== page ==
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A Sphere rolling down an incline. Find the speed at the bottom

  1. Jul 18, 2009 #1
    1. The problem statement, all variables and given/known data
    A sphere of radius r_0 = 24.0 cm and mass m = 1.20{\rm{ kg}} starts from rest and rolls without slipping down a 37.0^\circ incline that is 15.0 m long.
    Calculate its translational speed when it reaches the bottom.

    2. Relevant equations
    ke=1/2mv^2
    pe=mgh

    3. The attempt at a solution
    Since PE=KE , i put the two equations together to form mgh=1/2mv^2. Canceling the m's we get gh=1/2v^2. Using triganomity i find that the height is 9.027m. Then pluging in all the values the answer comes out to be 13.3m/s. This isnt the right answer.
     
  2. jcsd
  3. Jul 18, 2009 #2

    alphysicist

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    Homework Helper

    Hi kavipach,

    Your equation is neglecting the kinetic energy due to the rolling motion of the sphere. Once you add the rotational kinetic energy term you should get the right answer.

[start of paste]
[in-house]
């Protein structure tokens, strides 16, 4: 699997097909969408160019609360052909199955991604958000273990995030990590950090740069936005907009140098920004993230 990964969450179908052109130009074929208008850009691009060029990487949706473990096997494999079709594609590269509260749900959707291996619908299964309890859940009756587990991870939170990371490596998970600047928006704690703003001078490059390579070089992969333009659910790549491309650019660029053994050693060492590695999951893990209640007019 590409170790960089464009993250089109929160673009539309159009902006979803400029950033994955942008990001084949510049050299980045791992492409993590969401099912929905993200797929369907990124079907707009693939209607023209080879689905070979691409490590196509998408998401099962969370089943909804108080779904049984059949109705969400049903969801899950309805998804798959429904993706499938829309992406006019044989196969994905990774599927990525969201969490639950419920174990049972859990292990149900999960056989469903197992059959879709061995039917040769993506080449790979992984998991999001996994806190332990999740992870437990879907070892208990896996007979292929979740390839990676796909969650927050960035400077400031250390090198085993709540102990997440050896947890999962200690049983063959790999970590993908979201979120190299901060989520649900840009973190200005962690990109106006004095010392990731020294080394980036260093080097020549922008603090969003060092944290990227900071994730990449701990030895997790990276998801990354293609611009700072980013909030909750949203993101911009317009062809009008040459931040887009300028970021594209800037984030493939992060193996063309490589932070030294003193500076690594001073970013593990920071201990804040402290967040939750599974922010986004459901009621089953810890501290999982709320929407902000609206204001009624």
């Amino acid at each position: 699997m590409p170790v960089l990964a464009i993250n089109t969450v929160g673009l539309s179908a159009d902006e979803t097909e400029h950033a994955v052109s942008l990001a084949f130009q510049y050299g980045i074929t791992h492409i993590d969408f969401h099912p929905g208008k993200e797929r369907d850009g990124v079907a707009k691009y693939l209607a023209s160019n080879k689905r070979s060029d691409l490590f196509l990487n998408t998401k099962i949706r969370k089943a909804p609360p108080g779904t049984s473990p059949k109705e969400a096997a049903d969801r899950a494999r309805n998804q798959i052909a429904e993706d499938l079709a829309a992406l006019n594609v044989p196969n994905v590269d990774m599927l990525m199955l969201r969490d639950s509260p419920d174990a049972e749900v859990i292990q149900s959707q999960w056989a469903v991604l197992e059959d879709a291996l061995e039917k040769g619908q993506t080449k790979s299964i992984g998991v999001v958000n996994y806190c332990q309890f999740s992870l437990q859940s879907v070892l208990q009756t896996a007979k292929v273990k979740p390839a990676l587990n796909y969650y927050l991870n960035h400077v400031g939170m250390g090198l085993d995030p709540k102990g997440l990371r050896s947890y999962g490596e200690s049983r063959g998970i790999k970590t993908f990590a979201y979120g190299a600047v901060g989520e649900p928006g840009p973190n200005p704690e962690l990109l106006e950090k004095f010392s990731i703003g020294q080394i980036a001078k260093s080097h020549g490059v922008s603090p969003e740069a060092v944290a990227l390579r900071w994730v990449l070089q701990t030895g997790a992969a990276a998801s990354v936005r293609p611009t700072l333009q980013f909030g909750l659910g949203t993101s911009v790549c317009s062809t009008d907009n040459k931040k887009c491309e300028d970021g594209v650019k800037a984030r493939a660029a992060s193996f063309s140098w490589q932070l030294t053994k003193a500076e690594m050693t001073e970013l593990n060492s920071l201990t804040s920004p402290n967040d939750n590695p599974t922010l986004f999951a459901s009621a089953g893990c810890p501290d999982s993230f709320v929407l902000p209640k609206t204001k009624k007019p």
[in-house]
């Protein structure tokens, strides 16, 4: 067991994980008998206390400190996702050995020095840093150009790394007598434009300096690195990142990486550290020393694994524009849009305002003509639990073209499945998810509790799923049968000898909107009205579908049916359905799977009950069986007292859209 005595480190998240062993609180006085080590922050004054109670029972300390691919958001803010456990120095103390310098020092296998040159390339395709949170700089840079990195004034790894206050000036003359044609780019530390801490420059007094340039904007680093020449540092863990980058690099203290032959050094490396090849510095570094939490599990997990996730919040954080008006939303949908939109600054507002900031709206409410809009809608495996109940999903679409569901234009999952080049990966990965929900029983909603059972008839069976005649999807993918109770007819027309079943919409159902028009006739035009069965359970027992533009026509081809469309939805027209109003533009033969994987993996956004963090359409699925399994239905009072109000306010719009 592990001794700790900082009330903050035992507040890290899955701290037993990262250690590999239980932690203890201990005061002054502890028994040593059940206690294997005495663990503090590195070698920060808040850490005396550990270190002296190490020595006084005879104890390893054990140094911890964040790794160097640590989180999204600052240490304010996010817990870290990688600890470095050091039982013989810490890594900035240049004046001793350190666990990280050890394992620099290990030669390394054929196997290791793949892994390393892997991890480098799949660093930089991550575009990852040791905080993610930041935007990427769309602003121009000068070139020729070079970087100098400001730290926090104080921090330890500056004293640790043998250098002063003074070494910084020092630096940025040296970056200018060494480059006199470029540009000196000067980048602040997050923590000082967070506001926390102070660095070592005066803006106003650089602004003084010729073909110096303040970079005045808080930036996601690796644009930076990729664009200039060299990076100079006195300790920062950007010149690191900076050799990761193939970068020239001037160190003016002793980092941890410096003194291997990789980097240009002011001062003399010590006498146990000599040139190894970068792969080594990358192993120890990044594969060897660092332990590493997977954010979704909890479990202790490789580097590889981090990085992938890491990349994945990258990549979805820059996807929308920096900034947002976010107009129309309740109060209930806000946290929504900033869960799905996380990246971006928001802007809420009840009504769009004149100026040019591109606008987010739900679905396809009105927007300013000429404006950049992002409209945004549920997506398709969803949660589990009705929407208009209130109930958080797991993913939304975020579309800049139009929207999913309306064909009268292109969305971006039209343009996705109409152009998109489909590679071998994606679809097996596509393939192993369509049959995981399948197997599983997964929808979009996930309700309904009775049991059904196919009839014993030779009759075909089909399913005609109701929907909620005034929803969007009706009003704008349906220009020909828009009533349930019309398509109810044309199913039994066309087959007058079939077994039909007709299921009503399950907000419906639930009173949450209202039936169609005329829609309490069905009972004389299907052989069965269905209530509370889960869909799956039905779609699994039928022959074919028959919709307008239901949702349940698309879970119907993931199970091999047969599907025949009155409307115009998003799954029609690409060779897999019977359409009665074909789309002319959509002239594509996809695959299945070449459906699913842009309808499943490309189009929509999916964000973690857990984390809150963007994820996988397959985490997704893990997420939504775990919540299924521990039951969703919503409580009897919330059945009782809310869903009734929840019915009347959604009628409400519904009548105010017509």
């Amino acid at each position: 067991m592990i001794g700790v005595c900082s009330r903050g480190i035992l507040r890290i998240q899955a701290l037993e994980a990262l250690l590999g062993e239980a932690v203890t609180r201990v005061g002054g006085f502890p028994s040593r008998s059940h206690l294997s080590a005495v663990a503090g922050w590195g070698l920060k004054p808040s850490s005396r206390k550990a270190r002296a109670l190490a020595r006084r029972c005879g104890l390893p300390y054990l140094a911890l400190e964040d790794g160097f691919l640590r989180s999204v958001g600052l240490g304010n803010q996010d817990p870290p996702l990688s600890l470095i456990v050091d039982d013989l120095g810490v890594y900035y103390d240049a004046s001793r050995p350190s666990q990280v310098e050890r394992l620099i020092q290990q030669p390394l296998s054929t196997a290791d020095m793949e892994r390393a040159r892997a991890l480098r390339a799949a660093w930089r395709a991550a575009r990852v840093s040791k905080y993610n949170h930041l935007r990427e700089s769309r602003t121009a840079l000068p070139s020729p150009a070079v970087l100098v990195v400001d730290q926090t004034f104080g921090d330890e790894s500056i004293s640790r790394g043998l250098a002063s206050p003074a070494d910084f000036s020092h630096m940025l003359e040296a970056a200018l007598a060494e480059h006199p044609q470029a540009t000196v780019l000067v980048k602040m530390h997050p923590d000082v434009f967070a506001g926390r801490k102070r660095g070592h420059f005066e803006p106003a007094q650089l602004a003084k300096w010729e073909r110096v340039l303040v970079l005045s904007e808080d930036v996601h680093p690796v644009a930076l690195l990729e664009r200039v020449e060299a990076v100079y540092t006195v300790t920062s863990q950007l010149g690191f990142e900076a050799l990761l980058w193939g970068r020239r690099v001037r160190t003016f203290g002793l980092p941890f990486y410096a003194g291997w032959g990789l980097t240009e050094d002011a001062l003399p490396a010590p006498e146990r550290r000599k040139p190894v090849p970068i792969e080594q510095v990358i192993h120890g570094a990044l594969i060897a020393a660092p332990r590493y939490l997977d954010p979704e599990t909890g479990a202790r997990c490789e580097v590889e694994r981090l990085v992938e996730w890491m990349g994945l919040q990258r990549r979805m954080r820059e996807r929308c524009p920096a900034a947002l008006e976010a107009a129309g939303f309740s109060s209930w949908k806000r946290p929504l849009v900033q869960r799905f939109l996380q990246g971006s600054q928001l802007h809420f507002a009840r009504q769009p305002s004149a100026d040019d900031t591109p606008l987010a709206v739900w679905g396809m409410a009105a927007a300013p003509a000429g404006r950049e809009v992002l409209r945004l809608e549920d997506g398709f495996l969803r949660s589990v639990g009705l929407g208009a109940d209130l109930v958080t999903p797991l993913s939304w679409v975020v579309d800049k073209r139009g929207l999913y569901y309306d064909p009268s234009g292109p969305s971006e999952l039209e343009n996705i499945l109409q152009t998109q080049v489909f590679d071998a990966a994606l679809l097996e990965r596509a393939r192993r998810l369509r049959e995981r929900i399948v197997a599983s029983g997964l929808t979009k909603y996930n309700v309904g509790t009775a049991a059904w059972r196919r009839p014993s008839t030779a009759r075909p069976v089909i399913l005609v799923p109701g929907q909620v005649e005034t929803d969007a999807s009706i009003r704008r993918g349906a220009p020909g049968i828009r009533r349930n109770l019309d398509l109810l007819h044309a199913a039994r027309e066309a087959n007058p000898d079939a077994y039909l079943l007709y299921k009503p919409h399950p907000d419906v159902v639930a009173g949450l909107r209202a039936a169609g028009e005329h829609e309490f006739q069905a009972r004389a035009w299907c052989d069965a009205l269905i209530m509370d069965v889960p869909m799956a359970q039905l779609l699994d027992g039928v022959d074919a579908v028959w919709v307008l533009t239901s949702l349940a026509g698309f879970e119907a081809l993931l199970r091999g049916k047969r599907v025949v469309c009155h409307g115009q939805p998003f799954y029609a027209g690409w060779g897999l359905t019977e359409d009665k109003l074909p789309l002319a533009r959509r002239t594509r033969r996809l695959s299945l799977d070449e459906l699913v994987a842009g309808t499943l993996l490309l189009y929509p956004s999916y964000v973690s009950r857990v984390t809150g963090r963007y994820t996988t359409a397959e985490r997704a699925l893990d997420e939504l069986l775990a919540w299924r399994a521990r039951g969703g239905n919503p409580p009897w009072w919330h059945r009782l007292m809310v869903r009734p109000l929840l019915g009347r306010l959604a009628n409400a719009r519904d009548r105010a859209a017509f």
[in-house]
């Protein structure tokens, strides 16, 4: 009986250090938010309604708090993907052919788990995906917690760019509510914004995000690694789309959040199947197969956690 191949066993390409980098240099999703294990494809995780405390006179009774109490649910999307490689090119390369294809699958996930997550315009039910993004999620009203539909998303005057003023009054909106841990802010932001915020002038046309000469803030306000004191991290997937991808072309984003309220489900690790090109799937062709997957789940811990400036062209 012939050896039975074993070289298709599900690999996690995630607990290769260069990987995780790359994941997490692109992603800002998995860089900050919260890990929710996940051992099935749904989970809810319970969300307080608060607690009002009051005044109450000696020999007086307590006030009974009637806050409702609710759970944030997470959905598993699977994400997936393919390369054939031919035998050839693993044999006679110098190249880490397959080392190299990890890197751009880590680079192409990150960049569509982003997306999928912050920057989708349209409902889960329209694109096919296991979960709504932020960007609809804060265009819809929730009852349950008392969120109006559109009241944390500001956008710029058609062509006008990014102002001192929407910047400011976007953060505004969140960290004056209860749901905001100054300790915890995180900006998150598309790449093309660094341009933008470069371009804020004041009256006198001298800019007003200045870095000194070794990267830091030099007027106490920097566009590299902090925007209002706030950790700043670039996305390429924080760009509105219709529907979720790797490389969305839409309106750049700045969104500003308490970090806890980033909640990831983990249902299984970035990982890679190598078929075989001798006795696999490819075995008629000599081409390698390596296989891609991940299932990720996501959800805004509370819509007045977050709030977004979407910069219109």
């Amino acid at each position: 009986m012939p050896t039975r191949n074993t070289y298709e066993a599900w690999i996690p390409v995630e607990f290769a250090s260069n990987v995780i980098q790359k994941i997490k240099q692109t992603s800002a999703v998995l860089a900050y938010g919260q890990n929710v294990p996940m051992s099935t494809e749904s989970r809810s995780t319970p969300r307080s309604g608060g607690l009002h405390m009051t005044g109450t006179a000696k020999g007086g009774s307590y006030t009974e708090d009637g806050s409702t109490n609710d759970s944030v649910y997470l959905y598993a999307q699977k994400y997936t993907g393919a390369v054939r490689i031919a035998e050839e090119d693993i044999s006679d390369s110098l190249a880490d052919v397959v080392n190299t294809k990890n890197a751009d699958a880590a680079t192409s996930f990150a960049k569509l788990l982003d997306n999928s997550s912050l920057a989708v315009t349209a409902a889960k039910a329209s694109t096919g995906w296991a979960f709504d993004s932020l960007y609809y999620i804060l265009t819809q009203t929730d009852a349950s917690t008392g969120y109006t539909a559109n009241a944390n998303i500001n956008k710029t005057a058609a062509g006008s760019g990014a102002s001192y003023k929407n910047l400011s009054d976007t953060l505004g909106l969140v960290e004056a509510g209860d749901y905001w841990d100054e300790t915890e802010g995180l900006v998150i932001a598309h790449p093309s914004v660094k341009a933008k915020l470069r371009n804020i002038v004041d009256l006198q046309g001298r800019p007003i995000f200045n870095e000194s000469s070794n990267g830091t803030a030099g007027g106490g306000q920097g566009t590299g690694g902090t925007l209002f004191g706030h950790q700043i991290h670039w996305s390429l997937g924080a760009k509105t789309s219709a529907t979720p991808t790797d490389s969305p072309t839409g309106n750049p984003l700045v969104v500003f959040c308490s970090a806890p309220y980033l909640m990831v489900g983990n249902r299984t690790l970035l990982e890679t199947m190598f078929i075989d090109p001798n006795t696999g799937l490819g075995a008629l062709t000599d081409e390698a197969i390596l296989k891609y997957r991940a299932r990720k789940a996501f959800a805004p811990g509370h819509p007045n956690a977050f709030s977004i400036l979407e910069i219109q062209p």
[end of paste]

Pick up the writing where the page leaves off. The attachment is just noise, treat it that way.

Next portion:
4. Jul 18, 2009 #3
    As mentioned above, what you have solved for is the situation of a sliding mass, not a rolling mass. In the sliding case, all of the kinetic energy of the mass is in its translational motion, so [tex]K_E[/tex] is simply [tex]K_E = K_{translational} = (1/2)mv^2[/tex], which is the equation you used.

    However, in the rolling case, the kinetic energy of the mass is in its translational *and* rolling motion. Then your equation will become:

    [tex]P_E = K_E [/tex]
    [tex]P_E = K_{translational} + K_{rotational}[/tex]

    The potential energy is now shared between the translational and rotational kinetic energies, so the translational speed at the bottom will be less than that of a sliding mass.

    To actually solve this, you will need to know the equation for rotational kinetic energy and for the moment of inertia of a solid sphere... sound familiar?
     
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